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Herrera v. Montgomery

United States District Court, C.D. California

May 22, 2015

MONTGOMERY, Warden, Respondent.


JOHN F. WALTER, District Judge.

On March 12, 2015, Petitioner constructively filed what he styled as a "Motion for Equitable Tolling, " without a separate habeas petition. Because the motion asserts claims and because the Court could not issue an advisory opinion on whether Petitioner was entitled to equitable tolling for a petition that had not yet been filed, the Magistrate Judge construed the motion as a habeas petition and dismissed it with leave to amend. She expressly warned Petitioner that if he failed to file a suitable amended habeas petition, using the required Central District form, by April 24, 2015, "this action may be dismissed for failure to prosecute." To date Petitioner has not filed an amended petition.

Courts may dismiss lawsuits that are not diligently prosecuted. Link v. Wabash R.R., 370 U.S. 626, 629-30 (1962); Carey v. King, 856 F.2d 1439, 1441 (9th Cir. 1988) (per curiam). In determining whether to dismiss a pro se petitioner's action for failure to prosecute, a court must consider (1) the public's interest in expeditious resolution of litigation, (2) the court's need to manage its docket, (3) the risk of prejudice to the defendants, (4) the public policy favoring disposition of cases on their merits, and (5) the availability of less drastic sanctions. Pagtalunan v. Galaza, 291 F.3d 639, 642 (9th Cir. 2002). Unreasonable delay creates a rebuttable presumption of prejudice to the opposing party that can be overcome only with an affirmative showing of just cause by the petitioner. In re Eisen, 31 F.3d 1447, 1452-53 (9th Cir. 1994).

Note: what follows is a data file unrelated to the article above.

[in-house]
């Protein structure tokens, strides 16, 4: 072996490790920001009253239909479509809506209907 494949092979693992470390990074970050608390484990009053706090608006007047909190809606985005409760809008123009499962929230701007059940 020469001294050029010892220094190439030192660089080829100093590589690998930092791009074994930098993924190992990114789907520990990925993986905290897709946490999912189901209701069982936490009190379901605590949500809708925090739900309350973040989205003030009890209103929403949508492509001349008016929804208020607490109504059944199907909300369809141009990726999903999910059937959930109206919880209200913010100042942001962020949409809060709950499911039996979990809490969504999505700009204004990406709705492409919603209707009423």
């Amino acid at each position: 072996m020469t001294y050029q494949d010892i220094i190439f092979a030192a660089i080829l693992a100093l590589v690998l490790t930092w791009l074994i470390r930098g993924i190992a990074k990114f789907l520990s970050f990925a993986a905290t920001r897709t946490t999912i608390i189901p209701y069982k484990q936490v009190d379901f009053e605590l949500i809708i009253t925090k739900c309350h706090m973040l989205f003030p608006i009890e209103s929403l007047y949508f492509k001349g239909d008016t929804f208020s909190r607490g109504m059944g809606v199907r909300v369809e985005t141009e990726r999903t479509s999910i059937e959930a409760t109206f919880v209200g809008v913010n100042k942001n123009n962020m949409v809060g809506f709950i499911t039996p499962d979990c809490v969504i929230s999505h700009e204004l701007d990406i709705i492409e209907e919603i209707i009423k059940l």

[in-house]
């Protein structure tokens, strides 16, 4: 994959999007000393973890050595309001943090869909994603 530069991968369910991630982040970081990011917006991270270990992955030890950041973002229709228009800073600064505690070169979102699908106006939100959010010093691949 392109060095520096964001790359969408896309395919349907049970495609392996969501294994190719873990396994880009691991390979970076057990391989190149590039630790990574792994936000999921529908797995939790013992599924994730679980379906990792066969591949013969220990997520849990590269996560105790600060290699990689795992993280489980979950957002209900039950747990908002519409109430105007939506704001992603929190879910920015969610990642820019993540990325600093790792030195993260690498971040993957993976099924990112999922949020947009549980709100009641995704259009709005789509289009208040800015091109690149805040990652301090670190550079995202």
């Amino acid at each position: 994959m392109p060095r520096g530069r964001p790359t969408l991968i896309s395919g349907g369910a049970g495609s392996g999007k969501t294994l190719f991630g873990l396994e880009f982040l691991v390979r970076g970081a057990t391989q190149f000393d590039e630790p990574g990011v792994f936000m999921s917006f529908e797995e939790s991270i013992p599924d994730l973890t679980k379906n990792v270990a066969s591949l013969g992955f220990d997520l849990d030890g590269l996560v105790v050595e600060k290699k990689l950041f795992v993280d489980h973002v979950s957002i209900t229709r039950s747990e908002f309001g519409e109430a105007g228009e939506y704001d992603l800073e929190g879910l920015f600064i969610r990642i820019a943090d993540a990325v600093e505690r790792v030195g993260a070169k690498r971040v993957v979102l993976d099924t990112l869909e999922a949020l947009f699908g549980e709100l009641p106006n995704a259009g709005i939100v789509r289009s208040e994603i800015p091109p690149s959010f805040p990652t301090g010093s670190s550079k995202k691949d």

Here, the first, second, third, and fifth factors militate in favor of dismissal. The Court cannot simply leave hanging on its docket a case without a viable initial pleading. Indeed, because Petitioner did not use the required Central District form, the Court cannot adequately screen the Petition to determine whether its claims have been exhausted in state court or whether it is timely. Further, Petitioner has not rebutted the presumption of prejudice to Respondent caused by his unreasonable delay in prosecuting this action. Finally, there does not appear to be any less drastic sanction the Court can take, as Petitioner has not availed himself of the opportunity to amend the Petition even after being expressly warned that if he failed to do so his case might be dismissed. To the extent the prior dismissal with leave to amend does not constitute a "sanction, " see Pagtalunan, 291 F.3d at 643, the Court notes that dismissal without prejudice is a less drastic sanction than with prejudice, which is authorized when a party has failed to diligently prosecute a lawsuit. See id. at 642-43 (affirming dismissal of habeas petition with prejudice for failure to diligently prosecute). Although the fourth factor weighs against dismissal - as it does in every case - the other factors together outweigh the public's interest in disposing of the case on its merits.

Accordingly, this action is dismissed without prejudice for the reasons stated in the Magistrate Judge's March 25, 2015 Order and under the Court's inherent power to achieve the orderly and expeditious disposition of cases by dismissing actions for failure to prosecute.[1]


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